A spy may have used an AI-generated face to deceive and connect with targets on social media.
The news: A LinkedIn profile under the name Katie Jones has been identified by the AP as a likely front for AI-enabled espionage. The persona is networked with several high-profile figures in Washington, including a deputy assistant secretary of state, a senior aide to a senator, and an economist being considered for a seat on the Federal Reserve. But what’s most fascinating is the profile image: it demonstrates all the hallmarks of a deepfake, according to several experts who reviewed it.
Easy target: LinkedIn has long been a magnet for spies because it gives easy access to people in powerful circles. Agents will routinely send out tens of thousands of connection requests, pretending to be different people. Only last month, a retired CIA officer was sentenced to 20 years in prison for leaking classified information to a Chinese agent who made contact by posing as a recruiter on the platform.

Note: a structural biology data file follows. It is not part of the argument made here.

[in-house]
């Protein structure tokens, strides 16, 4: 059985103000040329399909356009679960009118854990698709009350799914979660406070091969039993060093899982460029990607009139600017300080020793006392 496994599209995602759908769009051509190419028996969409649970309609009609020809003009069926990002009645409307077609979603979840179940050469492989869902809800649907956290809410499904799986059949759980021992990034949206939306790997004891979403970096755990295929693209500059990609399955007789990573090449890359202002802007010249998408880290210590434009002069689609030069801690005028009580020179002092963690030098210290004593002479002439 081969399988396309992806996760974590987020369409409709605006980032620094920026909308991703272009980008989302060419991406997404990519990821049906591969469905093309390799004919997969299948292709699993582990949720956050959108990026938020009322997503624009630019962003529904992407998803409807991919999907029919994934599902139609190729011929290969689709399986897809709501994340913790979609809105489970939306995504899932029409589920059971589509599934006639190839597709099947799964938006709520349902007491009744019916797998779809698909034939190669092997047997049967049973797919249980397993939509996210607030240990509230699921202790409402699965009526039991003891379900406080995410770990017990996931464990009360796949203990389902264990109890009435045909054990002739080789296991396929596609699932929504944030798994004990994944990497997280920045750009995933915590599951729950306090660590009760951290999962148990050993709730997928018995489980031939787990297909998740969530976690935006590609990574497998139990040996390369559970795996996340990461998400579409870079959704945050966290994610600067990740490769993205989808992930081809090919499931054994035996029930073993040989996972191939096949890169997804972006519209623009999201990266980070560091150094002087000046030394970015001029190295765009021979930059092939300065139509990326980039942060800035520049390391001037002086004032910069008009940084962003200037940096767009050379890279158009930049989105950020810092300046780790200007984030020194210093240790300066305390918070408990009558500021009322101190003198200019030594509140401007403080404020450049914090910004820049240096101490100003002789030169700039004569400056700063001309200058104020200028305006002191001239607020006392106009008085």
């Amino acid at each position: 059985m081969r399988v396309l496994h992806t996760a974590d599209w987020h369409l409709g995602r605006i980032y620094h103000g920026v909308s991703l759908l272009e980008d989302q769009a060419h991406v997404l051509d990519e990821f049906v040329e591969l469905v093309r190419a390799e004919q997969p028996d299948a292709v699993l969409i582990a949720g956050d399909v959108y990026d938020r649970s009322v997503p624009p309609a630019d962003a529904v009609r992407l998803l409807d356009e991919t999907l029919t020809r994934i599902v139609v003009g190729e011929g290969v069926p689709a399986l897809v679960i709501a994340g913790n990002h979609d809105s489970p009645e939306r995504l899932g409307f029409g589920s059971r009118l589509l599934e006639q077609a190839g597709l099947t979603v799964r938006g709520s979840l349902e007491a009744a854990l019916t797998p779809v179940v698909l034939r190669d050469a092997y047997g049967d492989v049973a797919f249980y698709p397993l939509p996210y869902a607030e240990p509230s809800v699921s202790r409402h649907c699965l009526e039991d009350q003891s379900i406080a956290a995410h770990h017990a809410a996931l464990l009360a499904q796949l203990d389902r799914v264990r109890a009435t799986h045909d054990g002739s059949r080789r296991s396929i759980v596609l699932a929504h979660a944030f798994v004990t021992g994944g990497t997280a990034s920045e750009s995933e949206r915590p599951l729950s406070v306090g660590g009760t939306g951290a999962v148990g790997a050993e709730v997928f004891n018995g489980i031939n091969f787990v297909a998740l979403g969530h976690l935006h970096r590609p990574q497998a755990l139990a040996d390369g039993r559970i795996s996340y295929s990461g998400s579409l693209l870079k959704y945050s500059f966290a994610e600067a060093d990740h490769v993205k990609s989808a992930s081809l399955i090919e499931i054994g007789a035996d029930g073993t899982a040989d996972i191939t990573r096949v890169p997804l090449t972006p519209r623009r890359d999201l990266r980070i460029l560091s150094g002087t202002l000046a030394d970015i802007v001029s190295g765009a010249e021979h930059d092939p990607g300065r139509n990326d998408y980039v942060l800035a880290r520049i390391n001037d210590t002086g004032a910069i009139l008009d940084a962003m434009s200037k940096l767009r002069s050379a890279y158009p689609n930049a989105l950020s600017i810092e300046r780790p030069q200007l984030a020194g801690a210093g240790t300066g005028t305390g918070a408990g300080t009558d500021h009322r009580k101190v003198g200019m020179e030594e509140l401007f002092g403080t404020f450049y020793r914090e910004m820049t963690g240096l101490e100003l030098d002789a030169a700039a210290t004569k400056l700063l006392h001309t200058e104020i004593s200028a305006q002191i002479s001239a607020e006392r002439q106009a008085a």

Weak defense: So why did “Katie Jones” take advantage of AI? Because it removes an important line of defense for detecting impostors: doing a reverse image search on the profile photo. It’s yet another way that deepfakes are eroding our trust in truth as they rapidly advance into the mainstream.
To have more stories like this delivered directly to your inbox, sign up for our Webby-nominated AI newsletter The Algorithm. It's free.
Artificial intelligence is creating a new colonial world order
An MIT Technology Review series investigates how AI is enriching a powerful few by dispossessing communities that have been dispossessed before.
Meta has built a massive new language AI—and it’s giving it away for free
Facebook’s parent company is inviting researchers to pore over and pick apart the flaws in its version of GPT-3
This horse-riding astronaut is a milestone in AI’s journey to make sense of the world
OpenAI’s latest picture-making AI is amazing—but raises questions about what we mean by intelligence.
How the AI industry profits from catastrophe
As the demand for data labeling exploded, an economic catastrophe turned Venezuela into ground zero for a new model of labor exploitation.
Get the latest updates from
MIT Technology Review
Discover special offers, top stories, upcoming events, and more.